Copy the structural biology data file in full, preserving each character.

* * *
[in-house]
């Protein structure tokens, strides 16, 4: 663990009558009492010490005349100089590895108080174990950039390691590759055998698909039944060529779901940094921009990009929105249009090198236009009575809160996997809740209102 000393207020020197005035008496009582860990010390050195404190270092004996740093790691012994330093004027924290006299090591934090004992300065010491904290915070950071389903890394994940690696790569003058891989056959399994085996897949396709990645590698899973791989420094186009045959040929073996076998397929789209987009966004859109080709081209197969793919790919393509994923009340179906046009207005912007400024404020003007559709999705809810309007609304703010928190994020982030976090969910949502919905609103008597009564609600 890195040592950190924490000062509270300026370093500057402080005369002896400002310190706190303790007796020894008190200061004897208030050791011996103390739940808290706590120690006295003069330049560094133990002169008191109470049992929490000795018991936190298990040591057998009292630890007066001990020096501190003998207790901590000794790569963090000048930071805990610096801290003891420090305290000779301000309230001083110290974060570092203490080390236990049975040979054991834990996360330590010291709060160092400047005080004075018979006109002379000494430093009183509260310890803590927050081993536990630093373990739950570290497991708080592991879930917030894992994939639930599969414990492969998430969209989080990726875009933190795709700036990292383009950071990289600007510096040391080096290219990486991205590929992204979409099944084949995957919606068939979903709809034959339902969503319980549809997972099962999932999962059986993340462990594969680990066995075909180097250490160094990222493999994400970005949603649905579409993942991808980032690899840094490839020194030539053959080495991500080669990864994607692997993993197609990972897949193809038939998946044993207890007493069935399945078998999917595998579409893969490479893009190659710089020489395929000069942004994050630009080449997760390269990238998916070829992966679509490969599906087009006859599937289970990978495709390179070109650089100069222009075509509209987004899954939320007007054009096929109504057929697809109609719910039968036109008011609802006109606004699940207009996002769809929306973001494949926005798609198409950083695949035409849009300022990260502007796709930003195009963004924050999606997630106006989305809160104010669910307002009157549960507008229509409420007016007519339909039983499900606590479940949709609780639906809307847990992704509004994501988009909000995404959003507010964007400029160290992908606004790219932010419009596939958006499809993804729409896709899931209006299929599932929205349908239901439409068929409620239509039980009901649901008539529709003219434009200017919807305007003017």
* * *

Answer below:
[in-house]
């Protein structure tokens, strides 16, 4: 663990009558009492010490005349100089590895108080174990950039390691590759055998698909039944060529779901940094921009990009929105249009090198236009009575809160996997809740209102 000393207020020197005035008496009582860990010390050195404190270092004996740093790691012994330093004027924290006299090591934090004992300065010491904290915070950071389903890394994940690696790569003058891989056959399994085996897949396709990645590698899973791989420094186009045959040929073996076998397929789209987009966004859109080709081209197969793919790919393509994923009340179906046009207005912007400024404020003007559709999705809810309007609304703010928190994020982030976090969910949502919905609103008597009564609600 890195040592950190924490000062509270300026370093500057402080005369002896400002310190706190303790007796020894008190200061004897208030050791011996103390739940808290706590120690006295003069330049560094133990002169008191109470049992929490000795018991936190298990040591057998009292630890007066001990020096501190003998207790901590000794790569963090000048930071805990610096801290003891420090305290000779301000309230001083110290974060570092203490080390236990049975040979054991834990996360330590010291709060160092400047005080004075018979006109002379000494430093009183509260310890803590927050081993536990630093373990739950570290497991708080592991879930917030894992994939639930599969414990492969998430969209989080990726875009933190795709700036990292383009950071990289600007510096040391080096290219990486991205590929992204979409099944084949995957919606068939979903709809034959339902969503319980549809997972099962999932999962059986993340462990594969680990066995075909180097250490160094990222493999994400970005949603649905579409993942991808980032690899840094490839020194030539053959080495991500080669990864994607692997993993197609990972897949193809038939998946044993207890007493069935399945078998999917595998579409893969490479893009190659710089020489395929000069942004994050630009080449997760390269990238998916070829992966679509490969599906087009006859599937289970990978495709390179070109650089100069222009075509509209987004899954939320007007054009096929109504057929697809109609719910039968036109008011609802006109606004699940207009996002769809929306973001494949926005798609198409950083695949035409849009300022990260502007796709930003195009963004924050999606997630106006989305809160104010669910307002009157549960507008229509409420007016007519339909039983499900606590479940949709609780639906809307847990992704509004994501988009909000995404959003507010964007400029160290992908606004790219932010419009596939958006499809993804729409896709899931209006299929599932929205349908239901439409068929409620239509039980009901649901008539529709003219434009200017919807305007003017």